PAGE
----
Apparently depicted in this video: An English Rabbi being harassed by Protesters because he has taken a liberal view on education, as the government in England (similar to New York) moves to enforce guidelines on teachings in private schools.
The following is a beautifully articulated article by Rabbi Pini Dunner regarding education. It is a follow-up of other articles he has written. Respectfully, we have only posted part of his comments, without permission, and ask that you consult his original text for his full commentary by clicking here. We believe, though could be wrong, that the controversy to which he is referring is the scene depicted in the video above.
Earlier this week, I briefly visited New York for a wedding, and once again I came face-to-face with the controversy that continues to rage over proposed education regulations formulated by the New York State Education Department (NYSED).
Feelings are running high, and the campaign to thwart the said proposals is in full swing. Many within the orthodox community are convinced that this scheme is the thin end of a very insidious wedge, and they include those whose schools provide a very good general studies education.
Quite a number of the people I spoke to believe that allowing the authorities to determine how and what is taught at Jewish private schools poses a grave danger to the future of orthodox Jewry in America.
But how did we get here? How is it possible that a bunch of bureaucrats in Albany has managed to rattle the orthodox community to this extent?
Why is it, if so many schools are compliant with equivalency requirements, that NYSED wants to institute these draconian measures to regulate and oversee them?
Incidentally, whatever happens in New York will surely foreshadow similar legislation in other states. There is a broad concern among education officials that Jewish private schools are not in compliance with basic educational requirements, and that children who attend these schools are being shortchanged by their institutions, to the extent that they will “graduate” without the basic skills required to provide for themselves and – once they marry and have kids – their families.
In the Satmar Hasidic community this whole episode is being painted in very stark terms. Last month, the various factions within Satmar (please note: it is no small feat to unite this very divided community) issued a powerful declaration regarding the dangers posed by the proposed regulations.
In a vigorous call to arms, the leadership requested that the “honored parents” of students in their various institutions join a letter-writing campaign to the authorities to ensure the failure of the “evil education decree” which threatens the status-quo, and which – they claim – might result in the devastation and destruction of Torah-true Jewish education in New York.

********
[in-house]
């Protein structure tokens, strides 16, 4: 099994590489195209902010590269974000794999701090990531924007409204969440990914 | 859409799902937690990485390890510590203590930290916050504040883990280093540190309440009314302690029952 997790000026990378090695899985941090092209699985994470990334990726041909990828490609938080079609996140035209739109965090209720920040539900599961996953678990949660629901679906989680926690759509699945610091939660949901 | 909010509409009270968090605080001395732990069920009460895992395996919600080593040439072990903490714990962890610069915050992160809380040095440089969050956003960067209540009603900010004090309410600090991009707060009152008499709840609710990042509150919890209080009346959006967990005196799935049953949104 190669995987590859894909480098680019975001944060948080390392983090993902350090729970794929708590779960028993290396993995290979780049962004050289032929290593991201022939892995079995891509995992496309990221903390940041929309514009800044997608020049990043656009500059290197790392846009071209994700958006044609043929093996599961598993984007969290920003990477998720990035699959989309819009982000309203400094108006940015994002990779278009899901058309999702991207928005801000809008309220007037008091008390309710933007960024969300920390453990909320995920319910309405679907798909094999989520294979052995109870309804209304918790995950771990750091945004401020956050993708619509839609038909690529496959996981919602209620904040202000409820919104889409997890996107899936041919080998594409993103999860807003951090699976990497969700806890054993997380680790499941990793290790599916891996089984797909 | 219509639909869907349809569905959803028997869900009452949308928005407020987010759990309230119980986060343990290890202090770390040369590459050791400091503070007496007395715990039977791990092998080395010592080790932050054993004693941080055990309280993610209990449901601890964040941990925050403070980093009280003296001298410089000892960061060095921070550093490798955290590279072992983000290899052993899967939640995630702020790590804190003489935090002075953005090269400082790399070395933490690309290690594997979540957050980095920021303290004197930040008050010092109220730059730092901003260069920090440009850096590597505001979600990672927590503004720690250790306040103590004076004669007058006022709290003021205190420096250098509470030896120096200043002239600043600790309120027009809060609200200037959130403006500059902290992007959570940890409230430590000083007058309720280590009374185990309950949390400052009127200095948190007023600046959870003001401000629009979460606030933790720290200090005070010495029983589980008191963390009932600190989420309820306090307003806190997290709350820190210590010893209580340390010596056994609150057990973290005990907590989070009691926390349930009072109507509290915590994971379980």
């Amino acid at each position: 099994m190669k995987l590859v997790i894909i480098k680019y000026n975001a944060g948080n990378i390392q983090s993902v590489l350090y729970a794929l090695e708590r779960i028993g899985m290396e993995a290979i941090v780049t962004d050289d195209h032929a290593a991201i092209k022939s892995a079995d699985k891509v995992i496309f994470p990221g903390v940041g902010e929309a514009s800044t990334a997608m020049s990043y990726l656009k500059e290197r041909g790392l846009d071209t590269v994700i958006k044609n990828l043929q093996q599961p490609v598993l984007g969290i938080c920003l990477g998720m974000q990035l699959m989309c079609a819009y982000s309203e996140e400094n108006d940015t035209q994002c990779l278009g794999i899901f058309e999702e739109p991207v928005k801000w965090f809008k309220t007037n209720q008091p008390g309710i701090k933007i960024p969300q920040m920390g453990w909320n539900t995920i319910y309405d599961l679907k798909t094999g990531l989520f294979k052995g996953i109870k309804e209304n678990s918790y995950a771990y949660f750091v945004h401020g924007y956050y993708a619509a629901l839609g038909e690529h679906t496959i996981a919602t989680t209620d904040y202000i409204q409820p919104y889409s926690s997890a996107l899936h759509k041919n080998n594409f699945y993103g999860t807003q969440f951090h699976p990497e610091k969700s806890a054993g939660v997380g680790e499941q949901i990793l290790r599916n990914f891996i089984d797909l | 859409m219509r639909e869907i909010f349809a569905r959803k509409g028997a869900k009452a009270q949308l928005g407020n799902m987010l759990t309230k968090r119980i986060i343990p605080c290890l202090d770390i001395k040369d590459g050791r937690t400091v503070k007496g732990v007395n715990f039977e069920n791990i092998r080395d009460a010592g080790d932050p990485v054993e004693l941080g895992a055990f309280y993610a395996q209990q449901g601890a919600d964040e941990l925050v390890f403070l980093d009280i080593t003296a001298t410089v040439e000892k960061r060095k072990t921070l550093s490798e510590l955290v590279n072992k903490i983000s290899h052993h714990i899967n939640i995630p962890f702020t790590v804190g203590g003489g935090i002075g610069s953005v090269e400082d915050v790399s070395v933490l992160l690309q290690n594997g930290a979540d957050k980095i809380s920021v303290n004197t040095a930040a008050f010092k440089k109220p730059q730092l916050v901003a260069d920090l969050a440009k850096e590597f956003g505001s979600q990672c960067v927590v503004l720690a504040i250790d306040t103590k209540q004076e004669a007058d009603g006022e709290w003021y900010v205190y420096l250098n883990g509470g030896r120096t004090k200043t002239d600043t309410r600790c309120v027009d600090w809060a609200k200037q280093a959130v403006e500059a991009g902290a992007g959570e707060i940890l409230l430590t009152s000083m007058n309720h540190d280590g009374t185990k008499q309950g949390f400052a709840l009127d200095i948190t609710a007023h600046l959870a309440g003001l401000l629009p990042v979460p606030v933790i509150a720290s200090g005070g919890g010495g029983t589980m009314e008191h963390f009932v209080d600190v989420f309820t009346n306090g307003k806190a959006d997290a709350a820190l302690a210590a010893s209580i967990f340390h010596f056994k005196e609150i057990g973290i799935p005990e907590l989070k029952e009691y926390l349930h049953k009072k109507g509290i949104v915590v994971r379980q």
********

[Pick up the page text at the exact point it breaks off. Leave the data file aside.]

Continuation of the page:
And this week twelve Hasidic institutions published a notice to announce that they would never include “common core” education books in their general studies curriculum under any circumstances, as they are full of “heresy”, and their only intent is to prepare those who use them for a college education.
Meanwhile, thousands of parents within the Satmar community and other associated Hasidic communities, including many who have sent letters to NYSED so that they openly comply with the mandated letter-writing campaign, are secretly hopeful that the state will impose the regulations on their children’s schools so that the next generation will be forced to learn English and math, and be properly equipped for life in twenty-first century America.
I have received hundreds of emails and calls since my last article on this subject, the vast majority from Hasidic parents congratulating me for my stance, and imploring me not to abandon them and their children to a life of ignorance and penury.
One parent wrote to me that his children only speak Yiddish, as their school does not allow them to speak English at home, otherwise they are in danger of being expelled. This means, said my correspondent, that his children do not know the English names of the days of the week, nor do they know their English dates of birth, nor can they explain to the doctor what their symptoms are when they require medical attention.
These children, it is worth noting, are all third-generation Americans. How is it that if they were Jews from the former Soviet Union, or living in low-income industrial towns in Israel, that we would do everything we could to help them gain a foothold in life, but just because they live in Williamsburg, or Monsey, or New Square, we do nothing to help them, and simply write them off? How does it make any sense that hundreds of thousands of Jewish children are being doomed to a life of poverty right under our very noses?
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